My Thoughts on Knut Hamsun

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In Norway, Knut Hamsun the author is forever in the shadow of Knut Hamsun the “Nazi-sympathizer”.

Although a singular literary voice, this seems unimportant to the Norwegian elites in light of his heresy. During the war, Hamsun urged the Norwegian resistance fighters to join forces with the German occupiers. In 1945, shortly after Hitler’s suicide, Hamsun wrote an obituary in the country’s largest newspaper, praising him. He also, amusingly, gave his Nobel Prize to Goebbles as a gift.

After the war, Hamsun was placed in house arrest at his home in Grimstad. He was then forced to stay at a psychiatric instituion, where he was declared ‘not insane’ after an examination. In 1948 he was forced to pay a fine of 325 000 Norwegian Crowns, a hefty sum that almost bankrupted him.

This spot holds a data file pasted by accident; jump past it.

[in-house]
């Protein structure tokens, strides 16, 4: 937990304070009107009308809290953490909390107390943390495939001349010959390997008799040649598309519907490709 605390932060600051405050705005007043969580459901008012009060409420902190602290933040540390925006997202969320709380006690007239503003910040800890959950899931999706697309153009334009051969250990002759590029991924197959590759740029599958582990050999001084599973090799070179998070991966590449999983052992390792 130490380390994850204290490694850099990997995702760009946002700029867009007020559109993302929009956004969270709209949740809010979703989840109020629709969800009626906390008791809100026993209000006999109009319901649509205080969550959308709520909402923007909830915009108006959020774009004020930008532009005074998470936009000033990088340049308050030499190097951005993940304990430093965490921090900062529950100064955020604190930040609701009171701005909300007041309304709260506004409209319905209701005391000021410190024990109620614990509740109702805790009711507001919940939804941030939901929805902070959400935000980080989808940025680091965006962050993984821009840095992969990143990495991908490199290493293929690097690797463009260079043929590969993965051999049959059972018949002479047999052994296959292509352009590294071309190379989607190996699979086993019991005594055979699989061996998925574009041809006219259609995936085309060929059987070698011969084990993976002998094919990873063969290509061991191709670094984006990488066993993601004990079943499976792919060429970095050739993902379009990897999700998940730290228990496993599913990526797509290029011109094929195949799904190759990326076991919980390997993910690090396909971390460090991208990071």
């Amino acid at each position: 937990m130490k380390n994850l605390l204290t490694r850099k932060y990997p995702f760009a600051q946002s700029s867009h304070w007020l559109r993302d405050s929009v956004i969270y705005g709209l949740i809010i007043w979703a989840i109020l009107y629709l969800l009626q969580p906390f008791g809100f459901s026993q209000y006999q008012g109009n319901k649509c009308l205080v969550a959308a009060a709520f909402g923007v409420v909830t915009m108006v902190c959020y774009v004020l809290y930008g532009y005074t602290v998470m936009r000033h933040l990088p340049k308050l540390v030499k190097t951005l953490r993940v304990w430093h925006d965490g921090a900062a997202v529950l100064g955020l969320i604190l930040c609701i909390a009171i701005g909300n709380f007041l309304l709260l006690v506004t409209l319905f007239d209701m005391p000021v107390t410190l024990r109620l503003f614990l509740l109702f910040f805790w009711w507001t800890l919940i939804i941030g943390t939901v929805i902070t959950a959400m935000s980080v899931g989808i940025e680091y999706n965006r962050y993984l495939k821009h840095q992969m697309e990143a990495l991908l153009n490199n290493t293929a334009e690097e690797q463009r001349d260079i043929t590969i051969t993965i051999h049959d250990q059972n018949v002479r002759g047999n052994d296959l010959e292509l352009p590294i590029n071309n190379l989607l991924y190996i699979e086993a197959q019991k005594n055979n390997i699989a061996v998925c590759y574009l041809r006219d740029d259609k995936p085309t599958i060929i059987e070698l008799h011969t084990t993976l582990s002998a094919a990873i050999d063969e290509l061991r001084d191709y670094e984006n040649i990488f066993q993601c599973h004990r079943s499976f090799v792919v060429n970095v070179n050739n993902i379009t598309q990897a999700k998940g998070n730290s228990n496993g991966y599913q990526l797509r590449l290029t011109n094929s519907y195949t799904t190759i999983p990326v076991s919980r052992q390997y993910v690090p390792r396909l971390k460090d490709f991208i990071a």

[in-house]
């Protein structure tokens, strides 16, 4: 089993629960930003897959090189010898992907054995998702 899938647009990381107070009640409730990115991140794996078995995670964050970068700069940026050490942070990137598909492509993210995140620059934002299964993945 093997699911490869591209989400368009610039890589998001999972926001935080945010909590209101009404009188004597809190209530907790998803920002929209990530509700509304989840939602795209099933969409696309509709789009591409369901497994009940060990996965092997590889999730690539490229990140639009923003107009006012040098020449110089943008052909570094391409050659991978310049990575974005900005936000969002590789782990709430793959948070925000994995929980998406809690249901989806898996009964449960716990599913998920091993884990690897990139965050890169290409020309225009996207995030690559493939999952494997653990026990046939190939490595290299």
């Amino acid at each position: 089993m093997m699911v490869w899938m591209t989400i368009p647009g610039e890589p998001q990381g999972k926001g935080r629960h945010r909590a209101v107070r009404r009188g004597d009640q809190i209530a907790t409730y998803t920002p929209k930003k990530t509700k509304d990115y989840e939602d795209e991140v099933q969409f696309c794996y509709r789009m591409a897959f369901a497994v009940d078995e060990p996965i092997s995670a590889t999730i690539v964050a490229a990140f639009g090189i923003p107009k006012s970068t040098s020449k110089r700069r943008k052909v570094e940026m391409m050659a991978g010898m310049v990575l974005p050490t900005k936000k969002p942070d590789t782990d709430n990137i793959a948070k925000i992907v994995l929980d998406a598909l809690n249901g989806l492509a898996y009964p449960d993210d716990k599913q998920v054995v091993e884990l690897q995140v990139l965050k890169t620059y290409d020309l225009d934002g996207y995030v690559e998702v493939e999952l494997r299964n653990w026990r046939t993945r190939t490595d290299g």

He wrote his final book Paa gjengrodde Stier (On Overgrown Paths) in 1949 at the age of 90.

Knut Hamsun is my favorite author, and his novel Pan is my favorite book, so I might be biased; but I don’t see how his sympathy for National Socialism or fondness of Hitler is important in any other context than as another curious trait of an ageing, eccentric man. I don’t see how erecting a statue of him should be considered controversial in any way. He is perhaps our greatest writer, and indeed one of the most celebrated in the world. It is time, I think, to stop making such a big deal out of this. All men are flawed, all men have virtues.

I wonder if his reputation would be equally as bad more than 60 years after his death had he expressed fondness of Communism instead of Nazism.

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